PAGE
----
Should the professional football season get off the ground, Joanne Ham, wife of Pittsburgh Steelers' linebacker Jack Ham, wants women to know they will not be alone as football widows. Here, she says, are the telltale signs:
* "Pets lost under leaves piled up on the lawn.
* "Beer delivery trucks automatically honking when they pass your house.
* "Children testing fathers' inattentiveness by hanging old Christmas decorations off their ears."
Ham's suggestions: "Acceptance . . . work on being understanding. Join 'em -- many women don't get involved because they just don't understand the game."
But the true football widow has long ago rejected those possibilities and must find solace in her last two suggestions:
1. "Indulge yourself." Tea at the Four Seasons, a champagne brunch with a friend followed by a movie the Football Fan has refused to see, matinees at the Kennedy Center, museum trips, antiquing tours of the nearby countryside with friends, followed by a sherry and biscuits. (And the children have a built-in, if inattentive baby sitter.)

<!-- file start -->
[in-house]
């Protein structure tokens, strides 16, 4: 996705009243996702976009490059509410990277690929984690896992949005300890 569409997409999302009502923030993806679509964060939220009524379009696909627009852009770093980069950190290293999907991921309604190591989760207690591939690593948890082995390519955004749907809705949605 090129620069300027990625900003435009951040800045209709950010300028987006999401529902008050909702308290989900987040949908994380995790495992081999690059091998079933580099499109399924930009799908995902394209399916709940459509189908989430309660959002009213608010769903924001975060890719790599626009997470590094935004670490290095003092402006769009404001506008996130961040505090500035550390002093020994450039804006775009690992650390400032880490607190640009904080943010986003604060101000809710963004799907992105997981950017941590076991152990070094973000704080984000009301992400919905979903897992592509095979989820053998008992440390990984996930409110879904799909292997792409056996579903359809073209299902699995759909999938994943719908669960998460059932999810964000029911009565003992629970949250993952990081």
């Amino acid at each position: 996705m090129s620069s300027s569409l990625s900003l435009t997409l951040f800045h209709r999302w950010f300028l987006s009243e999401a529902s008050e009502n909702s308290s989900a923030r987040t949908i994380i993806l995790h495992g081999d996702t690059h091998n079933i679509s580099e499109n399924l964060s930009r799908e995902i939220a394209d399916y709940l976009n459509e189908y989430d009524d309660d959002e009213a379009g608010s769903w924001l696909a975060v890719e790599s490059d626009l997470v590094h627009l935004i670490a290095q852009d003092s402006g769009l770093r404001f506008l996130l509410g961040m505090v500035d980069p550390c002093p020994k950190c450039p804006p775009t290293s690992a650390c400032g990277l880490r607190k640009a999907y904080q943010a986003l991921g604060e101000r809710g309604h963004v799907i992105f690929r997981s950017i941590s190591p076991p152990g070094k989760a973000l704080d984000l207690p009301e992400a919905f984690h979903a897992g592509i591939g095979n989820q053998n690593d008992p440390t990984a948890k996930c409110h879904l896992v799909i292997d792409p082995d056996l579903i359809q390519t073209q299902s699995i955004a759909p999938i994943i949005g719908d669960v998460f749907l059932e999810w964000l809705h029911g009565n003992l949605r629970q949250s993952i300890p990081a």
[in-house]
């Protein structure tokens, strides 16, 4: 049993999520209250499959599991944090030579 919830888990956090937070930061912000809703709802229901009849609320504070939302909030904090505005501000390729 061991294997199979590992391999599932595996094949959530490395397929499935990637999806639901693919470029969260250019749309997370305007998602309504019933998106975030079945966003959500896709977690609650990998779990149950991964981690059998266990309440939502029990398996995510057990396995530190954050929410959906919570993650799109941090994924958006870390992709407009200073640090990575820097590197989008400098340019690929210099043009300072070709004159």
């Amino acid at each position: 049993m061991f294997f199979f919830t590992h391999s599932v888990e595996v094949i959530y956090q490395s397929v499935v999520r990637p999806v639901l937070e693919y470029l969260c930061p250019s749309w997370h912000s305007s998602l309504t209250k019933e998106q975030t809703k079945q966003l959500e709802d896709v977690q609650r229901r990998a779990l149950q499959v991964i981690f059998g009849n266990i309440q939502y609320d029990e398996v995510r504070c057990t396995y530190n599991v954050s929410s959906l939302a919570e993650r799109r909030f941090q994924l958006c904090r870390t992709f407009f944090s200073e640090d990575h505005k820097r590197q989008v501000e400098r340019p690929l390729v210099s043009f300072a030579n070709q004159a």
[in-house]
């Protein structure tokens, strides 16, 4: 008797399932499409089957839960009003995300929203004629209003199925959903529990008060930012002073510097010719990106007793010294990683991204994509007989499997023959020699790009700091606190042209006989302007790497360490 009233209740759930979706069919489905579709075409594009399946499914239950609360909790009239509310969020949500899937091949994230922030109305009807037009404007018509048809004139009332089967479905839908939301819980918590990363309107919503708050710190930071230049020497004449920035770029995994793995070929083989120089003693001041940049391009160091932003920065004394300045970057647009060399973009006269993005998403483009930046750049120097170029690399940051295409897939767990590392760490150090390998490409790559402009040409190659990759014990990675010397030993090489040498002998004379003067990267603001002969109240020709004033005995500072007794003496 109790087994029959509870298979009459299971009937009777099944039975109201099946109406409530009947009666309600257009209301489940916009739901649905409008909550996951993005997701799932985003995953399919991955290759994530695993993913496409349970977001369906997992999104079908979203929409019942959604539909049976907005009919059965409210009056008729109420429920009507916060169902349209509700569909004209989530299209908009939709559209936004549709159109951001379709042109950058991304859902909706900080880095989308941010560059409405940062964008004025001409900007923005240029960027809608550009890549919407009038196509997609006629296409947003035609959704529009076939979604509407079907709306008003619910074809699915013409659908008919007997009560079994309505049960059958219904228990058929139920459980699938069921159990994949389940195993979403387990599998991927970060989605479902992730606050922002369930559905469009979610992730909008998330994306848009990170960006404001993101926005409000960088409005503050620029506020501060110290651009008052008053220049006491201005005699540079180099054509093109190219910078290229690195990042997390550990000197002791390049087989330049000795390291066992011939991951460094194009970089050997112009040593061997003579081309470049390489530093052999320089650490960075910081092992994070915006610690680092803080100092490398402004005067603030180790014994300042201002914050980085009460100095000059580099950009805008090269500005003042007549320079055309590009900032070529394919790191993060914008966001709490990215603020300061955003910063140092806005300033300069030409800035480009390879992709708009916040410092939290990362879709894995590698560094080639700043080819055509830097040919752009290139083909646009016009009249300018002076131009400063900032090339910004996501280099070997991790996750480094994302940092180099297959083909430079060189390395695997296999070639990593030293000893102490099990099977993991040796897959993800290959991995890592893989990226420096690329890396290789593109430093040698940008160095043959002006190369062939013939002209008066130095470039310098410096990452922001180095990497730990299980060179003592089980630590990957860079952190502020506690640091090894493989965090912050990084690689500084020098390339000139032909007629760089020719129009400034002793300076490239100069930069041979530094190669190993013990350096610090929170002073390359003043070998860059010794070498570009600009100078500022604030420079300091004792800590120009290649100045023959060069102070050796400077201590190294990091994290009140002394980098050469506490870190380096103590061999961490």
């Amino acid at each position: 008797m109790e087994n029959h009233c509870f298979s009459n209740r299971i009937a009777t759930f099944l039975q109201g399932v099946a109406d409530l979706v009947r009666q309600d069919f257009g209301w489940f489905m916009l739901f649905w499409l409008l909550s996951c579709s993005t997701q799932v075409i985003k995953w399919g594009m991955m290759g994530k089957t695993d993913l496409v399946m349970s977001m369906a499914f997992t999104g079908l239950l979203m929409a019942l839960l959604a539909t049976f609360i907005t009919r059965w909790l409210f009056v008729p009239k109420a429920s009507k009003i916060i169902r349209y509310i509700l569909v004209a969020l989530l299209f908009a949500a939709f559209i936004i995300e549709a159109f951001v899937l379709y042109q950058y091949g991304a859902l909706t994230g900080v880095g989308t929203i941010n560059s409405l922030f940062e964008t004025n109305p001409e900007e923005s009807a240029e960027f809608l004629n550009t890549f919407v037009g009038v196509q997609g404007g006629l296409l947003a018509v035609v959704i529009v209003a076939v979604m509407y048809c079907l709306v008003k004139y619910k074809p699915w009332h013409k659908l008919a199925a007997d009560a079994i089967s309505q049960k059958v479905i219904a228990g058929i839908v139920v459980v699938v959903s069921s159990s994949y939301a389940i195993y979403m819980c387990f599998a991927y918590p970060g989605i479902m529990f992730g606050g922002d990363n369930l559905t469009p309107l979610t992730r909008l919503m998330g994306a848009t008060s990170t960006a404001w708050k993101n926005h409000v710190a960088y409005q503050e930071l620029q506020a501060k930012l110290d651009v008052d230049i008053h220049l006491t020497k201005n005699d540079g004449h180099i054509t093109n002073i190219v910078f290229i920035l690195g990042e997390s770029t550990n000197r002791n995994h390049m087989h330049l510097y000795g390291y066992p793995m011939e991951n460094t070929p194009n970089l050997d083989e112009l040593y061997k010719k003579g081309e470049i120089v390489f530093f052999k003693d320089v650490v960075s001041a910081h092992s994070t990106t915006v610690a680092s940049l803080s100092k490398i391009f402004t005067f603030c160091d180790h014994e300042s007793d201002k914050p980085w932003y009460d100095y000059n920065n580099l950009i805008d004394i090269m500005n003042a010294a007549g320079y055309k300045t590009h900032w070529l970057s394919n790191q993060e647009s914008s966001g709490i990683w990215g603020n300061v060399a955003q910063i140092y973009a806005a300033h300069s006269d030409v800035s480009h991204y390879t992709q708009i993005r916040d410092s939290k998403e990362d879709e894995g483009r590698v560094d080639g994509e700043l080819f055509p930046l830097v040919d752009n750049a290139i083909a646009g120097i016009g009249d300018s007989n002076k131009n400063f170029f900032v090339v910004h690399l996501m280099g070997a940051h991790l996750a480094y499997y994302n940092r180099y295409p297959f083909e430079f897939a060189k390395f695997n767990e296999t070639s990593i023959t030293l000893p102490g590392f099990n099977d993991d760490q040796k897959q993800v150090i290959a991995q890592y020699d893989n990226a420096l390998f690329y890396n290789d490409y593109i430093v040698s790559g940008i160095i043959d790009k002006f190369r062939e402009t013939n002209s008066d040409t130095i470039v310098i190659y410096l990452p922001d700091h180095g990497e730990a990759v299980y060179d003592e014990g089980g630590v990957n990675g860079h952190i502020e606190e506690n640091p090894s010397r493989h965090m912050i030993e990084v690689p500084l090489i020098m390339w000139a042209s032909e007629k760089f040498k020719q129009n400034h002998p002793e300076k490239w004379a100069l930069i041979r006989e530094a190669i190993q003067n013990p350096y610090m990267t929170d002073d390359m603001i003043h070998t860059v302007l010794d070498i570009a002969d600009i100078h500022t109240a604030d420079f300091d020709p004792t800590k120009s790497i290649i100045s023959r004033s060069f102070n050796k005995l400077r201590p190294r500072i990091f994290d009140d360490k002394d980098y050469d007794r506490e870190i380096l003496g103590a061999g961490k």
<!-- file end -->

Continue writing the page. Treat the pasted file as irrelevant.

2. "Entertain." Many women cringe at the thought. There is The Football Fan in the living room, eyes fixed on the screen, emitting an occasional grunt, stumbling into the kitchen for another beer, letting loose a happy roar when his team scores a touchdown.
"I wouldn't dream," says one woman, "of inviting people over during a football game. All the men gravitate to the TV set."
But that is just the point. Football Sundays are the ideal time to entertain the couples you like only half of.
The half you don't like will disappear to join your mate in glazed appreciation of an endless blitz. Set out potato chips and pretzels for them, and for your side, a formal luncheon, your best linen and silverware.
Or rent the video-cassette player and show a weepy, 1930s movie in the dining room. Or pop popcorn, or make fudge.